Atlantic screened on 25th February as part of the Audi Dublin International Film Festival 18 – 28 February) 




Podcast Interview: Risteard O’Domhnaill, director of ‘Atlantic’


Atlantic is the latest film from the makers of the multi-award-winning documentary, The Pipe (2010). Directed by Risteard O’Domhnaill and edited by Nigel O’Regan, the film follows the fortunes of three small fishing communities – in Ireland, Norway and Newfoundland – which are at turns united and divided by the Atlantic Ocean.

Grace Corry sat down with director Risteard O’Domhnaill ahead of the film’s screening at the Audi Dublin International Film Festival to discuss the mounting challenges the communities face within their own industries.

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Atlantic screens at Cineworld on Thursday, 25th February 2016 at 8:30PM

The 2016 Audi Dublin International Film Festival takes place 18 -28 February 2016. 

Click here for a preview of the Irish films screening at the festival

Click here for the full list of films



Risteard Ó Domhnaill’s ‘Atlantic’ in Production


Atlantic follows the fortunes of three fishing communities united and divided by the Atlantic Ocean, as they struggle to maintain their way of life despite mounting challenges within their own industry and environment. On both sides of the Atlantic, new hydrocarbon frontiers are pushing out into deeper water, and further north into the Arctic, posing serious threats from the oil and gas explorers.. The film charts the politics of resource management of the North Atlantic, from strong state control in Norway, mixed fortunes in Newfoundland, to a more liberal, privatised system in Ireland. Atlantic, through the experience of these coastal neighbours poses the question: who benefits from the exploitation of these resources. Filming at close quarters with those at the epicenter of the resources issue, and in some of the most dramatic and harsh settings in the North Atlantic, Atlantic will bring their story to a worldwide audience.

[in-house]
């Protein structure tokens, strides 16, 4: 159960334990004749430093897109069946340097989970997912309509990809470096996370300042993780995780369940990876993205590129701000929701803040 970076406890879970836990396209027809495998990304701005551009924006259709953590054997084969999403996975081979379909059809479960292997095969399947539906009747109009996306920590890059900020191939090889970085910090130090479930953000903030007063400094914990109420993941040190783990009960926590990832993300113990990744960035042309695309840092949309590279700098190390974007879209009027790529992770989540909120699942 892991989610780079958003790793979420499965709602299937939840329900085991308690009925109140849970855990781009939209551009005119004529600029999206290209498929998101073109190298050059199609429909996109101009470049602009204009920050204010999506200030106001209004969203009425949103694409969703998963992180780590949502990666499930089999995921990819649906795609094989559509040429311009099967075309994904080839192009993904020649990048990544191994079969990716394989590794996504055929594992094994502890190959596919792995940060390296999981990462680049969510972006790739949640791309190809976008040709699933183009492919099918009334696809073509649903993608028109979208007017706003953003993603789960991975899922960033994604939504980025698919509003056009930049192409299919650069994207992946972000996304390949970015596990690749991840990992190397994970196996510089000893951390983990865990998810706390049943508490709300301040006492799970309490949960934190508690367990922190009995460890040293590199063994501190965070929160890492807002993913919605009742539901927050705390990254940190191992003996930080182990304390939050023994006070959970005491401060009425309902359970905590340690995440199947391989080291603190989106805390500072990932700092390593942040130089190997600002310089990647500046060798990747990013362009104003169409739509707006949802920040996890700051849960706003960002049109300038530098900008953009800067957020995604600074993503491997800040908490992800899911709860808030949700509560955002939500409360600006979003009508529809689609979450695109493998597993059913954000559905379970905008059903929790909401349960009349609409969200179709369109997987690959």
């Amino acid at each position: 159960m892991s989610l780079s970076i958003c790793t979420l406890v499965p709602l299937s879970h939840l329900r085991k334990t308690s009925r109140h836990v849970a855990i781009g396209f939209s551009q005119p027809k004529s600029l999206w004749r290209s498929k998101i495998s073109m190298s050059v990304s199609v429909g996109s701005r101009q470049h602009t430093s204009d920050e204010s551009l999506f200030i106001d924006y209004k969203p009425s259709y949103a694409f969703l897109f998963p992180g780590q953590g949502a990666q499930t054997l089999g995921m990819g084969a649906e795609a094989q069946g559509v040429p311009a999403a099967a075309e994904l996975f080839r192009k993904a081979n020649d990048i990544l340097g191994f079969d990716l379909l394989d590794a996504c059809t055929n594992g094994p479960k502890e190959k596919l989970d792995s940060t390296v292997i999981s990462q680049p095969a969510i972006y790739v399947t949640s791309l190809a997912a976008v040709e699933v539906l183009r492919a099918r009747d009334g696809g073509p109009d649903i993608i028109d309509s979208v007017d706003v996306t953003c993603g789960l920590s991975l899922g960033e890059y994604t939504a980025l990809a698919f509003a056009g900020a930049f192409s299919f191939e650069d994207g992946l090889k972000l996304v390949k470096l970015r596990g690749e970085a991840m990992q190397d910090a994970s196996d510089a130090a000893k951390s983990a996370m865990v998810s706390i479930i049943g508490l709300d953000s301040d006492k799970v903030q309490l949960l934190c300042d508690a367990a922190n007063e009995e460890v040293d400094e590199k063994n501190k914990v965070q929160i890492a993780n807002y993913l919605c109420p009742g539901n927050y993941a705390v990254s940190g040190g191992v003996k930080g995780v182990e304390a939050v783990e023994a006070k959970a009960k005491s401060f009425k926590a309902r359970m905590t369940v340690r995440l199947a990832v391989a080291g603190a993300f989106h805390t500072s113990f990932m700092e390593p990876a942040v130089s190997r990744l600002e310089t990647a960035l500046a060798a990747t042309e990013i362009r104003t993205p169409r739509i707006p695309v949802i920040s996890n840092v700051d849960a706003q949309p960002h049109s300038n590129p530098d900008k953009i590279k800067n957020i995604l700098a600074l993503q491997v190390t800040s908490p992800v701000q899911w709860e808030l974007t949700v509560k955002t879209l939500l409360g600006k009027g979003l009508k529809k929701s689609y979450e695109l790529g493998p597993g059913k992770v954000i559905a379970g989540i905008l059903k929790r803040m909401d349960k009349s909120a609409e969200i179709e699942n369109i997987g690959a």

Atlantic is a transatlantic co-production with Newfoundland, Norway and Ireland, and a follow-up to the 2010 documentary The Pipe; the story of one Irish fishing villages’ battle with the oil giant Shell. When director Risteard Ó Domhnaill began investigating the forces at play behind the driving of a gas pipeline through the isolated West of Ireland community of Rossport, he discovered that other small communities right across the North Atlantic were facing similar challenges and feeling similarly powerless.

As oil exploration companies move into position off our coasts, and huge ‘factory’ trawlers force small fishermen off their fishing grounds, we question the silence and inaction of the Irish governments. What control is the state taking in this concerted drive to capitalise on Ireland’s offshore oil and gas potential, and why is it so different from other parts of the North Atlantic. From the perspective of fishermen in resource rich Norway and Newfoundland we experience their interactions with government and the oil companies. Not all is as good as it seems from afar, though, and the small fishing communities in Lofoten(Norway) and Fermeuse (NFL) are feeling the strain from the growing reach of the oil industry. Despite problems, as other Atlantic provinces grow rich from strict State ownership of their resources, Ireland is increasingly at the mercy of outside influences who already control most of her oil and fishing wealth. The battle over what lies beneath the Atlantic Ocean is heating up. Yet it is happening out of public sight and out of public mind.

Check out the film’s crowdfunding campaign here



Irish filmmaker wins in Japan

The short film Atlantic, written and directed by Conor Ferguson, produced by Park Films, starring Liam Cunningham and funded by Bord Scannan na hEireann/the Irish Film Board has been awarded Best Very Short at the prestigious Sapporo Short Fest in Japan.

The film has already won Grand Prix at the Très Court Film Festival in Paris; Best Super Short at the Lago Film Fest, Italy; and was Highly Commended in the TCM Classic Shorts Awards.